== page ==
Private Project

No one to loose

on January 25, 2020, the 25-year-old girl Maria Gloria Poltronieri Borges was raped, killed and left alone at a waterfall not far from her hometown in the state of Paraná in Brazil. The film "No one to lose" is made out of a grieving process the filmmaker goes through. The two knew each other through the Afro-Brazilian martial art Capoeira. The film is a poetic and personal approach to the phenomenon of femicide, grief and the collective struggle against violence against women.

  • Ingrid Fadnes
  • Ingrid Fadnes
  • Ingrid Fadnes
  • Project Title (Original Language):
    Ingen å miste
  • Project Type:
  • Runtime:
    16 minutes 40 seconds
  • Completion Date:
    June 1, 2023
  • Production Budget:
    5,000 USD
  • Country of Origin:
  • Country of Filming:
  • Language:
    Norwegian, Portuguese
  • Film Color:
  • First-time Filmmaker:
  • Student Project:
    Yes - OsloMet (Filmkunst 1)
Director Biography - Ingrid Fadnes

Ingrid Fadnes is a feature journalist currently working for the newspaper Klassekampen in Norway. For several years, she has worked with various forms of documentary, both written, radio and film. In 2020, she launched her first full-length documentary "Mata", made in collaboration with the Brazilian cinematographer Fabio Nascimento. She has lived for over a decade in Latin America, mainly in Mexico and Brazil. Thematically, she works mostly with nature and the environment, consequences of the extraction and plantation industry, feminism, indigenous issues and social organization and struggle. Currently she is attending a film course run by the university OsloMet alongside her job. The film course delves into documentary film that moves within the field of art. Her latest short film "No one to lose" was made as a film on this course.

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Director Statement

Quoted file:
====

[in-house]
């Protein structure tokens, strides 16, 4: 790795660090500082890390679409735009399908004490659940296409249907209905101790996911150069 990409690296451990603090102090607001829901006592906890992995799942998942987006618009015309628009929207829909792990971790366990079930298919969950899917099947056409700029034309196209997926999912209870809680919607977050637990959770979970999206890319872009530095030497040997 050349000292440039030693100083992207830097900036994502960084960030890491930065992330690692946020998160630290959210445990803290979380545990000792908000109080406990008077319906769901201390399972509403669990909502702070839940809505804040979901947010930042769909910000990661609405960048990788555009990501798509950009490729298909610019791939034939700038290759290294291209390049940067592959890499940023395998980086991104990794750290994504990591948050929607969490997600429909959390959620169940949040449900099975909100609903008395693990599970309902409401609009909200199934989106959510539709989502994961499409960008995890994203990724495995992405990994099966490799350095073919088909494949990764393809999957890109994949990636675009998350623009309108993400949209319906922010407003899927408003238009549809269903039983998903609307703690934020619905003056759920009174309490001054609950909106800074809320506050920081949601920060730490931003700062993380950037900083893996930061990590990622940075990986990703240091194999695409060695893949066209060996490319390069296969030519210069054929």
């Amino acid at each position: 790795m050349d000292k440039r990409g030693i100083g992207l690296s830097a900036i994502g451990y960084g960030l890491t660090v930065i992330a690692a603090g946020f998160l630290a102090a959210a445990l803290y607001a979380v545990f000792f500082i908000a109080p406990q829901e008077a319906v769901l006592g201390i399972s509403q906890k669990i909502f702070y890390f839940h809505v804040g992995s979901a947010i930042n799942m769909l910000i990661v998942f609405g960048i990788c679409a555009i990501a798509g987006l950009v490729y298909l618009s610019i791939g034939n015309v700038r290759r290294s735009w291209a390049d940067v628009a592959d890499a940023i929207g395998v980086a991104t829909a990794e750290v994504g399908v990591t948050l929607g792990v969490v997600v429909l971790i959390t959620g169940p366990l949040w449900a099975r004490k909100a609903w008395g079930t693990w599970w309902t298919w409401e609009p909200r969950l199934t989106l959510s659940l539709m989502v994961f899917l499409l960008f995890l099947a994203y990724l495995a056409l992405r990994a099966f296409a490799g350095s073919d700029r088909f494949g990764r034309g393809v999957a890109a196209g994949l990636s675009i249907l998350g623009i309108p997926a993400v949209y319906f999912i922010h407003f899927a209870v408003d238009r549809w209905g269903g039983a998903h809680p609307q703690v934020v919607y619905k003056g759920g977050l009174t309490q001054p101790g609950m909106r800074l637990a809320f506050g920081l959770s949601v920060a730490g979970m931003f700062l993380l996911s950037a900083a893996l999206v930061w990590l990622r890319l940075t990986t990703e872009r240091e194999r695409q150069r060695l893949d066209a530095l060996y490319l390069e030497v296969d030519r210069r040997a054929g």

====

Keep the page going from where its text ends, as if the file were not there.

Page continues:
In January 2020, I received the news that Maria Gloria Poltronieri Borges had been raped and killed. I knew this girl as Magó, as did so many others. We got to know each other through the Afro-Brazilian martial art capoeria during a period when I lived in São Paulo in Brazil. The news that Magó had been killed by a stranger, and left alone by a waterfall, not far from her hometown in the state of Paraná in Brazil, came as a shock to me. Magó was strong, one of the most solid in a "roda de capoeira" - a circle of capoeira. I learned so much from her. How could someone manage to take her life? The realization that I, that we, cannot defend ourselves when a man, someone physically stronger, wants to take our life, extinguish the light in our eyes, sank into me like a heavy stone. Magó became a victim of feminicide - the killing of women, because they are women. As a journalist, I have worked on the topic of violence against women, and I have written repeatedly about the phenomenon of femicide, which exists all over the world, but which has its brutal epicenters in countries like Brazil. But what would I say now - now that I knew the girl who became part of a horrifying statistic? I didn't have words, I couldn't write about her, nor was I able to say her name to others when I had to share the story, and my grief. Her name was stuck in my throat. Three years later, I had the opportunity to make a short film on a topic of my choice. As I sat down to write down ideas, Magó came to me. Perhaps by using the film's visual space I could say something about a person I deeply admired, who I miss dearly, and who was exposed to what, to me, is the worst imaginable in life; To be raped - and then killed. The collective resistance against violence against women and against femicide has grown stronger in the last decade. The slogan "ni una menos" in Spanish has spread faster than fire through the continent and further out into the world. For me, it is there, in the collective anger and resistance, that some kind of healing from a terrible loss can be found. For me, it became natural in the film to go via capoeria, and the dance - since Magó was a choreographer and dancer - to try to tell something of her story, something of my grief, and a bit of the rage that mobilizes us to say that enough is enough. We have no one to lose.